I saw that within the land, there is a great biodiversity and battle between the pine and vegetation. Every few years a prescribed burn is conducted where the fire department carefully burns parts of the land, helping to let light in and to clear the ground floor of invasive species. I find it interesting how fire that can be seen as a source of destruction is also the source of regeneration and growth. However, these burns aren’t subjugated to the regulation and laws of man, and naturally burns occur through lighting strikes. However, given the need to ensure the survival of the pine rock ecosystem if a proper fire hasn’t occurred, we must intervene.

            Much of the original land was loss given its height and solid rock foundation, making it ideal for developers to construct communities. However, by giving birth to neighborhoods and residence, we condemned and sentenced to death the native people, along with the natural species of plants and animals that had lived in the south Florida community for thousands of years. Progress they call it, as our environment and ecosystems were ripped apart, replaced with cardboard boxes called homes and asphalt streets. The Tequesta and Seminoles for generations lived symbiotically with the land as their home, only taking what they needed without need for destruction. To think of the genocide of a native culture, for the desirability to consume an area of land to develop speaks volumes of the dark origins the development in south Florida had, parallel with the current environmental and societal problems we now must solve as a society.

            Back to the earth, as I now walked the mangrove forest and felt the fresh saline water, I pondered upon the calm serenity, from the daily bustle. A humming glow of inner silence followed with me into the night as I lay thinking of the beauty id just witness. A land completely untouched and undeveloped just as nature intended it to be. Every day I find were overstimulated with technology, people, news, and advertisement there’s limited time to find a space to unwind. The serenity and stoicism of the forest was a refuge from that daily bustle. I also realized the people within the Deering community that work to preserve and maintain this rich environment, are composed of conversationalist and artists in residence. They walk between nature and Miami’s daily bustle.

            Going back to the feeling of inner silence and serenity I felt that night, I understand how my professor along with the members of the Deering estate are deeply inspired and set out to work on creative pursuits. With the ocean front, 5 different ecosystems, and the history of Tequesta inhabitation there is an inexhaustible supply of inspiration. However, as I learned trekking through the land for about 7 hours that day, you must endeavor to seek adventure out, and be lucky as we were to have a professor that could help us look further and appreciate the beauty of this unique landscape.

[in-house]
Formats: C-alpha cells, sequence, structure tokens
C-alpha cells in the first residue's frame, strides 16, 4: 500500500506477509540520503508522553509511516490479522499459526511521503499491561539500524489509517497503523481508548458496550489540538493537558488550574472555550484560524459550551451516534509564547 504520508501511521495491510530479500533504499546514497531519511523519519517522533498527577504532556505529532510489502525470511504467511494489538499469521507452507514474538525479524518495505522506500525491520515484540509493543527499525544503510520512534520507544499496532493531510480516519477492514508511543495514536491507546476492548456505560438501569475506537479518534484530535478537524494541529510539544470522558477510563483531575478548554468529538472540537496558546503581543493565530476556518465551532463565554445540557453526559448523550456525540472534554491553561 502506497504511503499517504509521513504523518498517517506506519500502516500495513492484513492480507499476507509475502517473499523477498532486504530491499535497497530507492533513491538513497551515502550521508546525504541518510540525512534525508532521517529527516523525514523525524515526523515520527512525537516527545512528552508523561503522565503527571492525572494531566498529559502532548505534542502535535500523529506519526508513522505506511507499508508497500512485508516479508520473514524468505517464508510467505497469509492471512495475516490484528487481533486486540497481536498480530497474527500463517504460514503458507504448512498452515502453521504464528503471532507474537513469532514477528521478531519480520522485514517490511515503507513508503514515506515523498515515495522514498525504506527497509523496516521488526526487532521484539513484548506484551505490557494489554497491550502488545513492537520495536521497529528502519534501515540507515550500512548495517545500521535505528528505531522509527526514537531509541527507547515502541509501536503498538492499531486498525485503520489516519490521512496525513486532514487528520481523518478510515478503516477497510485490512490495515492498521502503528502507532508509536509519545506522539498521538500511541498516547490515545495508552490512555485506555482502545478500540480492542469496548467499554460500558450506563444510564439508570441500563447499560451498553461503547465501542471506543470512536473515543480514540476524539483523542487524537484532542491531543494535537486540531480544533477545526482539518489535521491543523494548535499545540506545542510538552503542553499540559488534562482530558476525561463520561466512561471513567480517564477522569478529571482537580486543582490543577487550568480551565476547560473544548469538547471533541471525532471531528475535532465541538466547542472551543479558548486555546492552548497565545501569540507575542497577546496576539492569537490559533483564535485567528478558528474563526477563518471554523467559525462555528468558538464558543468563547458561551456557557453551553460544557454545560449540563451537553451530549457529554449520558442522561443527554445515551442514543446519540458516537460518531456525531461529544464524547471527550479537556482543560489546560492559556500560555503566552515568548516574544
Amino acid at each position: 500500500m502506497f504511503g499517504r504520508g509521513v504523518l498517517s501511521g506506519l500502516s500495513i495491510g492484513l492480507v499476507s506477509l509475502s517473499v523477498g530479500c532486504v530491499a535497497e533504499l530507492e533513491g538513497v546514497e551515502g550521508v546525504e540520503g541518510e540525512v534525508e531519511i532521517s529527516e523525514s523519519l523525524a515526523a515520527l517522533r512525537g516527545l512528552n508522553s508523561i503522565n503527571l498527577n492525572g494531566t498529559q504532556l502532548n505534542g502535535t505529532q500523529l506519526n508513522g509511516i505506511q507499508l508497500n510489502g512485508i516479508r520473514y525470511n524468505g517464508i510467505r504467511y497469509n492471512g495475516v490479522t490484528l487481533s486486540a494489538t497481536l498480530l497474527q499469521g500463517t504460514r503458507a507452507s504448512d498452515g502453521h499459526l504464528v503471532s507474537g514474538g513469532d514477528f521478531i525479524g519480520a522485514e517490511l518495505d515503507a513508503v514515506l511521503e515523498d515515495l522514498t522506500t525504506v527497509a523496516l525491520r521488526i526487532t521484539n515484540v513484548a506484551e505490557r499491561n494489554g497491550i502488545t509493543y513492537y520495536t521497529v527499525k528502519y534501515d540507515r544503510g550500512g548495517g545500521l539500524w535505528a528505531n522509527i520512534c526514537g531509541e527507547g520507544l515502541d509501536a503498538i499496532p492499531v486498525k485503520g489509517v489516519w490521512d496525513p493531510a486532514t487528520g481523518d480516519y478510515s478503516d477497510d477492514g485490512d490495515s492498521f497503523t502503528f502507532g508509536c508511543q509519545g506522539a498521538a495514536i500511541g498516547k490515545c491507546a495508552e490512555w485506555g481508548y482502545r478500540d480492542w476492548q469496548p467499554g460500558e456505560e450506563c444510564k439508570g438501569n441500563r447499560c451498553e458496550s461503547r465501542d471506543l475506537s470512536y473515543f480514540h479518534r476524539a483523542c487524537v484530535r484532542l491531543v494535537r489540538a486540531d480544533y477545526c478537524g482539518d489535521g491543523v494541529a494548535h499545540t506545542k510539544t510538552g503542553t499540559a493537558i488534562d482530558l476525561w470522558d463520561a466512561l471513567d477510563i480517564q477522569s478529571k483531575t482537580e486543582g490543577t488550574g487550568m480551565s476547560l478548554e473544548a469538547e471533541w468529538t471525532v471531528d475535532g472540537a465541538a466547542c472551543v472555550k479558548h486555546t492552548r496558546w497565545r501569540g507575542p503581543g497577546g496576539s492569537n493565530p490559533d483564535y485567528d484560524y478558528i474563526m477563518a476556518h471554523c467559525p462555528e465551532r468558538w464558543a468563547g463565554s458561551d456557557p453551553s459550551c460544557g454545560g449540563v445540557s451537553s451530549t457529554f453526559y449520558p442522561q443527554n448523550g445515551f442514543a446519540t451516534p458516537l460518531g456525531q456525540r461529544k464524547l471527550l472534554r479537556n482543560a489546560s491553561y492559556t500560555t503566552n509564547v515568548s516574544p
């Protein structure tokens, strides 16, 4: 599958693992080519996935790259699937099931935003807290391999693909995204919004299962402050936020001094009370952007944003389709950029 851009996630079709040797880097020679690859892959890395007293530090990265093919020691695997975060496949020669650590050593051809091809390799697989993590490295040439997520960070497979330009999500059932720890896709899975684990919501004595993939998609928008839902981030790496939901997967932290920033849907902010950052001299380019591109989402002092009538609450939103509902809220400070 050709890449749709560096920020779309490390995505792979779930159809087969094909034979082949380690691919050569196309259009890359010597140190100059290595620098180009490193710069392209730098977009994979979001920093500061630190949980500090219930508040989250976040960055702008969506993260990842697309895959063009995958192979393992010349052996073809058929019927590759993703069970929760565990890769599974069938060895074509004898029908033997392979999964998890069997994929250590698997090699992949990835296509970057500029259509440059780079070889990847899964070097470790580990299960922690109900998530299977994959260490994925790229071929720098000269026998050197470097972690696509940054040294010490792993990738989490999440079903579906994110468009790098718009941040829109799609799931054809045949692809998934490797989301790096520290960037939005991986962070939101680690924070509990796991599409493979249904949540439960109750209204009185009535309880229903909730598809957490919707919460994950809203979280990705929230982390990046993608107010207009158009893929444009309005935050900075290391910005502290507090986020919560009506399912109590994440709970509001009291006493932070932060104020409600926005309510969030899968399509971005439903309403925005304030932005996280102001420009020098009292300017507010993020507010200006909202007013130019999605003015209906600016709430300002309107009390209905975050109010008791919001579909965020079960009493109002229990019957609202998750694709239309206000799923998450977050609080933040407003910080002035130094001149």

Today I seek to share with you my experience at the Deering estate within the pine rock land to encourage you to visit it for yourselves and get involved with the nature in your community. As I now understand and see the value that the unique landscape has around the Deering estate, I will seek to be more involved and find ways to help maintain this environment for generations to come. Given that although the land is secured now, around south Florida they are many pockets of the precious pine rock land, under constant threat by developers. It is my civic duty to support organizations that are working to maintain and preserve this land, helping the ecological health of our south Florida community. However its within getting out in nature, that I believe you can fully appreciate and understand the value it holds for us all.

Rubell Museum A Conversation

Deer Family

            Housed in a refurbished Wearhouse, were industry and merchandise use to govern now lies an international art collection that opens the door to conversations about the important issues of our time. Unlike other art museums I’ve been to before, specifically the louvre, Museo del Prado, and the national gallery in London where I’ve seen works by historically influential painters the Rubell museum was a strikingly different experience. However, after the initial shock and learning about the nature of contemporary art my perspective broadens.

            An interesting detail was how the museum beyond its expositions, was itself a carefully throughout and planned experience. As I moved through the rooms, I felt in a distinctly different area that I had been before. From the large metal spheres to the infinity room, more than just a painting on the wall, I felt my self-transported into another world. However, it wasn’t just within these room that I felt this effect, but through most of the different expositions ranging from paintings, sculptures, and race. A sculpture that drew my attention was the Family with antlers by Karon Davis. Upon first entering the room, you impacted by the vibrant white plaster statues, and a long mural that appeared to me rather simple in design.